On Wednesday evening, November 19, Justin Holcomb, Canon for Vocations in the Episcopal Diocese of South Florida and co-founder of REST (Real Escape from the Sex Trade) was a guest of the Theopolis Institute for a lecture on sex trafficking, given at Covenant Presbyterian Church, Birmingham.
Dr. Holcomb’s lecture began with a harrowing description of the extent and evils of commercial sex trafficking. Worldwide, it involves hundreds of thousands of girls and women, many very young, all very vulnerable. Runaways, many of whom are abused at home, are moved from their hometowns to distant cities, moved regularly from city to city, to provide sexual services in strip clubs and brothels. It’s a multi-billion dollar industry and is backed by the violent force of organized crime. For the girls themselves, it’s a shop of horrors – beatings, rapes, abuse, sometimes a dozen times a day. Sex trafficking, Holcomb emphasized, is the devil’s work, and it’s all around us. And through it all, shame and loneliness and hopelessness.
Holcomb had wise practical advice for churches and individuals. Many of his practical suggestions were cautionary: Assess the church culture; is it the sort of church where former prostitute would feel welcome, or would they always feel marginal? Does the church have the resources to engage with women for the long run? Have volunteers been trained? Holcomb said that ministry to women from the sex trade can be frustrating, as women regularly revert to the evils they know.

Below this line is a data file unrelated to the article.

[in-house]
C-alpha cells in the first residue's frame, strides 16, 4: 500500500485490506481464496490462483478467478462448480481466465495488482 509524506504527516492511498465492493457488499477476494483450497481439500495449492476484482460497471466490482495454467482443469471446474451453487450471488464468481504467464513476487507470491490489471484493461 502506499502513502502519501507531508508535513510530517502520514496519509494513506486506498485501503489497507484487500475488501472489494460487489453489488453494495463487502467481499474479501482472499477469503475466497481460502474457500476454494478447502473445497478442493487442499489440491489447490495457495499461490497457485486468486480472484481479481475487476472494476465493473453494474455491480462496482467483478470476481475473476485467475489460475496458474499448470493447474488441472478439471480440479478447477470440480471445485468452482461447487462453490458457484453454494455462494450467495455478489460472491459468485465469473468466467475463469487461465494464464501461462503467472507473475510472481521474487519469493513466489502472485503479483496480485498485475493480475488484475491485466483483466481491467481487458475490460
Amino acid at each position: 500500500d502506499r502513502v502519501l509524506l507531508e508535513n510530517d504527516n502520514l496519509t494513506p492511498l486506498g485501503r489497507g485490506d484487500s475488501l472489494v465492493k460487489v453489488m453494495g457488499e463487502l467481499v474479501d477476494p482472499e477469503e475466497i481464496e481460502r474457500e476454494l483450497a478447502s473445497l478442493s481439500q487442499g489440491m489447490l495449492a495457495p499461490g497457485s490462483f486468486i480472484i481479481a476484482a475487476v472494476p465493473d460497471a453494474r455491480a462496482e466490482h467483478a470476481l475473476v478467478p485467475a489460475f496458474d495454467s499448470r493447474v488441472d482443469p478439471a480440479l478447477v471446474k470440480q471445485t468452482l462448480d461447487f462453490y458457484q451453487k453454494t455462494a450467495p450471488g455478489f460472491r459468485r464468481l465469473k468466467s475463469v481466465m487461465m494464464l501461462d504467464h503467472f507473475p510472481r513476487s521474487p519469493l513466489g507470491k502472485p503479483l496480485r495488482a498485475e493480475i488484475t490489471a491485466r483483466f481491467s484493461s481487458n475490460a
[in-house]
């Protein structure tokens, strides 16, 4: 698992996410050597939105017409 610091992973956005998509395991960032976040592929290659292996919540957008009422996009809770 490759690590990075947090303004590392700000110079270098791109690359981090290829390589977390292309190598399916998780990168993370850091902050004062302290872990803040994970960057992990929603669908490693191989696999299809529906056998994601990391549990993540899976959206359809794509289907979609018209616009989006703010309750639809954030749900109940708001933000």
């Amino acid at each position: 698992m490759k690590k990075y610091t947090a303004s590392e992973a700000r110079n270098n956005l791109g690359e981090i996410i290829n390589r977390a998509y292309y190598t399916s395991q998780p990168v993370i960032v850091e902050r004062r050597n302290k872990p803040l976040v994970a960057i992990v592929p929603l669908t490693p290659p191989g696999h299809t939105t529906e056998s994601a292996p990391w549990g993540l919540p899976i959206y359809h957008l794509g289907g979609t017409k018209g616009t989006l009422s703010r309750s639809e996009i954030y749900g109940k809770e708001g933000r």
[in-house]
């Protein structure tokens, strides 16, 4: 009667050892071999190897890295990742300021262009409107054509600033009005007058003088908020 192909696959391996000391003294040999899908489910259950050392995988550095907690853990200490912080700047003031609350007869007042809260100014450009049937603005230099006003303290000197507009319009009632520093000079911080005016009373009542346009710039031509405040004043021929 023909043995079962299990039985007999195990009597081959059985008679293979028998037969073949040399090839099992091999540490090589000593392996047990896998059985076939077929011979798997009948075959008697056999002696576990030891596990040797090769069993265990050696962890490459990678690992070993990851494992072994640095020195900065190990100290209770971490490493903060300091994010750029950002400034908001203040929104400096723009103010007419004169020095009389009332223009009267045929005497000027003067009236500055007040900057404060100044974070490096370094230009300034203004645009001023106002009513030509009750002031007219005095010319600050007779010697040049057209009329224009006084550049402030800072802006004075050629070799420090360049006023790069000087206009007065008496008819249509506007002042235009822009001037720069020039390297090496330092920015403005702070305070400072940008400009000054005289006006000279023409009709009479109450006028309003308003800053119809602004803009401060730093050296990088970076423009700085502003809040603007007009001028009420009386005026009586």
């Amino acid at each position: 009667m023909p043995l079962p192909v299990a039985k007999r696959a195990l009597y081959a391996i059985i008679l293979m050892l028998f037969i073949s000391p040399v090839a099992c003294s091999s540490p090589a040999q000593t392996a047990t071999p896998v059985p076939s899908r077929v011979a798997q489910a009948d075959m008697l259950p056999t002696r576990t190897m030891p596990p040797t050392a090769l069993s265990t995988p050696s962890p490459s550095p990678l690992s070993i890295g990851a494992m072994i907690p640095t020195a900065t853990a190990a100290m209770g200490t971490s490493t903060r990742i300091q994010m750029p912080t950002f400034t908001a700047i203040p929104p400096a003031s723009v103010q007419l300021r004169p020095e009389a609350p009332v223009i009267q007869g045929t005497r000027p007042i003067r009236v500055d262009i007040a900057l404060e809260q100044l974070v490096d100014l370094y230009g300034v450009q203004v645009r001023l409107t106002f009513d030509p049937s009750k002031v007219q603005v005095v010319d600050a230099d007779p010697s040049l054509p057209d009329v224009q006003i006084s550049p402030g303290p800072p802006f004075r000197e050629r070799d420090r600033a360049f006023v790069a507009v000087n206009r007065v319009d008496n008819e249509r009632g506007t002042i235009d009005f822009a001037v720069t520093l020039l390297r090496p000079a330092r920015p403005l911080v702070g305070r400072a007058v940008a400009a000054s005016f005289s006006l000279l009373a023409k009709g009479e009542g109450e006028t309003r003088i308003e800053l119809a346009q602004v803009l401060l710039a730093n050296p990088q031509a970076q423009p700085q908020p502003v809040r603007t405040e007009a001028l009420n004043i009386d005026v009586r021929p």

In the closing section of his talk, Holcomb laid out a theological perspective on sex-trafficking, starting with the role of sex and reproduction in the dominion mandate and showing how that gets spoiled by sin. To call sex-trafficking the work of the devil, he insisted, was not rhetorical; it was a strictly accurate theological claim. Jesus came to rescue from oppression, and in His ministry to women and prostitutes set a pattern for the church’s ministry to victims of sex-trafficking.
A video of Dr. Holcomb’s entire lecture will be available soon on the Theopolis web site.